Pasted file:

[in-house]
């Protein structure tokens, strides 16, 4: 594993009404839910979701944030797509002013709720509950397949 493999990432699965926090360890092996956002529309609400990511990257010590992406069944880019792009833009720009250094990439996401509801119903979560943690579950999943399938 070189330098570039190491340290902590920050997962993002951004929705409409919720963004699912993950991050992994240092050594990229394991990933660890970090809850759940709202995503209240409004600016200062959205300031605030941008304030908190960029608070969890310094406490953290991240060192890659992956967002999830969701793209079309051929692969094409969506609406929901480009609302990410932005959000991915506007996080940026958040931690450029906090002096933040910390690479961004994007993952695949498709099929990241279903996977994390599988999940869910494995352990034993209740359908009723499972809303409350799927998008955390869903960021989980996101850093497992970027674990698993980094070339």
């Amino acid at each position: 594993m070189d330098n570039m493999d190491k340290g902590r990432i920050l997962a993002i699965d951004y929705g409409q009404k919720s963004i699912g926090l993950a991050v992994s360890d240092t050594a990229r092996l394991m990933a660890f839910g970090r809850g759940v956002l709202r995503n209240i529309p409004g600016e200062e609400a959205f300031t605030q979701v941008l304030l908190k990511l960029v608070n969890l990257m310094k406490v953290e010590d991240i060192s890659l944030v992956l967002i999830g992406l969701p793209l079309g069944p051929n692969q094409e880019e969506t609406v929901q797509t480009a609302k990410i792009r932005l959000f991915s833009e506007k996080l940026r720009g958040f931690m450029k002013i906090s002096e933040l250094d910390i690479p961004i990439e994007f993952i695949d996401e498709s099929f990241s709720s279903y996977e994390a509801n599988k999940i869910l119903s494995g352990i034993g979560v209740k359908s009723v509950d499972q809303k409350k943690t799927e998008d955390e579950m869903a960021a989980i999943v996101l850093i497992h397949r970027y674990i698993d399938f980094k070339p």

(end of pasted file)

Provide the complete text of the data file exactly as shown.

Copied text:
[in-house]
């Protein structure tokens, strides 16, 4: 594993009404839910979701944030797509002013709720509950397949 493999990432699965926090360890092996956002529309609400990511990257010590992406069944880019792009833009720009250094990439996401509801119903979560943690579950999943399938 070189330098570039190491340290902590920050997962993002951004929705409409919720963004699912993950991050992994240092050594990229394991990933660890970090809850759940709202995503209240409004600016200062959205300031605030941008304030908190960029608070969890310094406490953290991240060192890659992956967002999830969701793209079309051929692969094409969506609406929901480009609302990410932005959000991915506007996080940026958040931690450029906090002096933040910390690479961004994007993952695949498709099929990241279903996977994390599988999940869910494995352990034993209740359908009723499972809303409350799927998008955390869903960021989980996101850093497992970027674990698993980094070339």
């Amino acid at each position: 594993m070189d330098n570039m493999d190491k340290g902590r990432i920050l997962a993002i699965d951004y929705g409409q009404k919720s963004i699912g926090l993950a991050v992994s360890d240092t050594a990229r092996l394991m990933a660890f839910g970090r809850g759940v956002l709202r995503n209240i529309p409004g600016e200062e609400a959205f300031t605030q979701v941008l304030l908190k990511l960029v608070n969890l990257m310094k406490v953290e010590d991240i060192s890659l944030v992956l967002i999830g992406l969701p793209l079309g069944p051929n692969q094409e880019e969506t609406v929901q797509t480009a609302k990410i792009r932005l959000f991915s833009e506007k996080l940026r720009g958040f931690m450029k002013i906090s002096e933040l250094d910390i690479p961004i990439e994007f993952i695949d996401e498709s099929f990241s709720s279903y996977e994390a509801n599988k999940i869910l119903s494995g352990i034993g979560v209740k359908s009723v509950d499972q809303k409350k943690t799927e998008d955390e579950m869903a960021a989980i999943v996101l850093i497992h397949r970027y674990i698993d399938f980094k070339p």